The law would require other certifications like No Religious Discrimination and No Religious Instruction (at least not for any student whose education is paid for, in whole or in party, by vouchers).

Essentially it would track Supreme Court rulings and require signed certifications and external audits to establish these things. So that voucherization becomes bulletproof on these grounds, and bullshit arguments can't be used (dishonestly) to sandbag the movement.

Once certified by the standards of the Safe Harbor law, the school is declared presumptively in compliance with the separation of church and state. This would just be presumptive; I don't think you can take the question wholly out of the purview of the courts. But this sort of presumption and safe harbor is a common mechanism in law.

How state laws want to handle that is up to them. But the government could just create these standards and certifications (again, tracking Supreme Court guidelines) to facilitate voucherization of education. Then a state could pass a law making vouchers the baseline law, stating that vouchers can flow to any school which has been certified as a safe harbor school.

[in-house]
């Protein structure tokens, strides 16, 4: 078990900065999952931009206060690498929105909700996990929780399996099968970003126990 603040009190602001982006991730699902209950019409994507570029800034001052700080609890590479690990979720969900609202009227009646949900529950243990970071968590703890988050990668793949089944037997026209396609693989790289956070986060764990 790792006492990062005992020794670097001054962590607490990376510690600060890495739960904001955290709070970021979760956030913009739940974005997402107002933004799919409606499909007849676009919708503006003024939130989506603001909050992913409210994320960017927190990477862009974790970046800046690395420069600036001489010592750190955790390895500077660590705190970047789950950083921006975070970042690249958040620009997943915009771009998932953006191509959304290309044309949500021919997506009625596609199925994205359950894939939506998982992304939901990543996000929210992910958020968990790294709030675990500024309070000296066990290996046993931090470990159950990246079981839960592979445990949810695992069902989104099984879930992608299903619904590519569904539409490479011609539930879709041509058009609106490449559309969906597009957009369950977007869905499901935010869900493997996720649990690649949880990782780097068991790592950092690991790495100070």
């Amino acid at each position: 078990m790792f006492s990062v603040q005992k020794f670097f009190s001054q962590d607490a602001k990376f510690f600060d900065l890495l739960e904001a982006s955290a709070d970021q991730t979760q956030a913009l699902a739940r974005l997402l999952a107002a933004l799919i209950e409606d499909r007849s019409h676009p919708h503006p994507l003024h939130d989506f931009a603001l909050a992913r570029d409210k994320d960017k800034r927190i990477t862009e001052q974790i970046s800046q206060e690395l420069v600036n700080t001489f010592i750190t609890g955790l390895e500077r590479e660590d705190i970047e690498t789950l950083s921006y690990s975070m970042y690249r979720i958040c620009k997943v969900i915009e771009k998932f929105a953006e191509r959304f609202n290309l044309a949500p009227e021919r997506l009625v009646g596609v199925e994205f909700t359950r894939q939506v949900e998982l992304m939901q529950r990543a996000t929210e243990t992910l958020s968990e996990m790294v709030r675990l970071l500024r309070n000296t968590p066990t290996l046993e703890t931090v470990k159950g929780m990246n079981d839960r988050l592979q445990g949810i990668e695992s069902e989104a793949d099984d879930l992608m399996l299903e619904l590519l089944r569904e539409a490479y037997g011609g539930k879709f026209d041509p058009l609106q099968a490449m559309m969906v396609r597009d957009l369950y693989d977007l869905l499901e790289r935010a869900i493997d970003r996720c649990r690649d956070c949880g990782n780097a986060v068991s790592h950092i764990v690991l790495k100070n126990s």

In addition, of course, any federal money for schools can be mandated to be in the form of vouchers which follow the student. That doesn't create any federalism concerns (or no new ones, anyway -- the federal government is already paying in this situation; might as well have the money go to a school the parent wants it to).

Oh And... Millions of downscale white kids are trapped in these failure factories too. So, you know. It's not just about minorities.

We're pretty much "educating" kids to be criminals, oxy addicts, and welfare cases.

Almost all pathologies begin with hopelessness. And you can't tell these kids, "Buck up, it's not hopeless," because in fact it is.

The system is designed to make them hopeless. Or, putting that less tendentiously, the system is definitely not concerned with giving them hope.

It's designed to keep fat-bottomed, low-IQ union hacks content.

The system is designed for their crucial years to be wasted by lazy morons until they either "graduate" or are simply encouraged to "self-deport." At which point they enter the workforce (if they even bother with that) with not only no education but without even learning the most important thing of all -- learning how to learn, and learning to like learning.

If you're 18 and you read on a second-grade level, what the hell career possibilities are open to you?

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posted by Ace at 12:39 PM